Myanmar's military junta yesterday shrugged off international action to punish the regime for its crackdown on dissent, vowing to "march on" even as Japan cut aid and European nations widened sanctions.
State media also insisted there were no political prisoners in the country and criticized a UN Security Council statement deploring the violence used to quell the biggest anti-government protests in nearly two decades.
The response came amid international pressure on the regime to halt its repression and launch talks with the pro-democracy opposition led by Aung San Suu Kyi.
Japan, one of Myanmar's main donors, said yesterday it was cancelling grants of about US$4.7 million over the fatal shooting of a Japanese journalist when security forces put down last month's mass protests.
On Monday, EU foreign ministers approved a new set of sanctions against the junta, including an embargo on the export of wood, gems and metals, and threatened further penalties.
US President George W. Bush, whose country has imposed targeted sanctions against junta leaders, called for "enormous international pressure, to make it clear to the generals that they will be completely isolated and not accepted into the international community."
But Myanmar vowed to resist, saying in state media that: "We will march on. There is no reason to change the course."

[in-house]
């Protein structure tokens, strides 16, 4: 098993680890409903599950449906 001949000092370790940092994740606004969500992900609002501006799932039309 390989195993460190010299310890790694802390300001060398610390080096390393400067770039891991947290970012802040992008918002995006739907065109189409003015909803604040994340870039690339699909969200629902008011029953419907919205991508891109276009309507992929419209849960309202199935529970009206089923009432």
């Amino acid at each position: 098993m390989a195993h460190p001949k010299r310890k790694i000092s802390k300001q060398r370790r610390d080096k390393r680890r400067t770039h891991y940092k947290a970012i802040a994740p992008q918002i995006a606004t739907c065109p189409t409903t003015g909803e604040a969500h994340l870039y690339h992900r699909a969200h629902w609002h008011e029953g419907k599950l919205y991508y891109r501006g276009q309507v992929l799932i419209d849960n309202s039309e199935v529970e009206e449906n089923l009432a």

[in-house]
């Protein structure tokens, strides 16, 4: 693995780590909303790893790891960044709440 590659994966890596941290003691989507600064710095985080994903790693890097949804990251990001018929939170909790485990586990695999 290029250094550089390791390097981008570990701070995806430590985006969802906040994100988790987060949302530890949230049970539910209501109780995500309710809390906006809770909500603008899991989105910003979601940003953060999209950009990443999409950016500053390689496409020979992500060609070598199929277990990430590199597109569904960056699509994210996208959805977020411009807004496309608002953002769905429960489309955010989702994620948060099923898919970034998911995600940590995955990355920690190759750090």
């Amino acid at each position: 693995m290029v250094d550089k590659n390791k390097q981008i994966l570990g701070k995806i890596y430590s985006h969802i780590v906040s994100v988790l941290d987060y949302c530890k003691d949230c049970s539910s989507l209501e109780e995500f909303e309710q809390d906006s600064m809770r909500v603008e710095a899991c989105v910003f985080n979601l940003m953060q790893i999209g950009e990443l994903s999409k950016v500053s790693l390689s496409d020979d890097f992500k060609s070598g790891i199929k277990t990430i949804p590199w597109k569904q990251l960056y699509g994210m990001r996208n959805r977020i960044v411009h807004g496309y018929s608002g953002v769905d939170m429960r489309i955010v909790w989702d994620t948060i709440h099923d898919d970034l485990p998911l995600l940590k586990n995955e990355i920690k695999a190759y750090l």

"We will remove all the hindrances and obstacles that may lie ahead," the official New Light of Myanmar daily said.
The newspaper criticized last week's UN Security Council statement, which deplored the regime's crackdown on pro-democracy protesters and called for the release of political prisoners.
"The situation in Myanmar does not constitute a threat to regional and international peace and security," it said.
"It is obvious that there is no reason for the UNSC to take action against Myanmar. In reality, there is no one in Myanmar who is in prison for political reasons. There are only those against whom action has been taken in violation of the existing laws," it said.
Last month's protests led by Buddhist monks drew up to 100,000 people onto the streets in what escalated into the most potent threat to the regime since student-led demonstrations were crushed in 1988. But they were violently broken up by troops and police in an operation that left at least 13 people dead and more than 2,000 locked up.
The UN sent Ibrahim Gambari, a top trouble-shooter, to Myanmar after the crackdown to meet junta chief Than Shwe and Aung San Suu Kyi, who is held in detention at her Yangon home.
Since then, Than Shwe has made a heavily conditioned offer of direct talks with Aung San Suu Kyi -- provided she drops her support for sanctions and ends "confrontational" policies.
The regime has also eased its curfew and restored Internet access that had been cut off during the protests.
At the same time, security forces have kept up the pressure on dissidents, arresting six more activists at the weekend, rights group Amnesty International said.
Aung San Suu Kyi's National League for Democracy -- which won elections in 1990 but has never been allowed to govern -- said any dialogue with the junta would be jeopardized if the regime continued to hunt down activists.
Gambari called the latest arrests "extremely disturbing" when he met Thai officials on Monday in Bangkok at the start of a regional tour aimed at building pressure on the regime, and called for an immediate halt.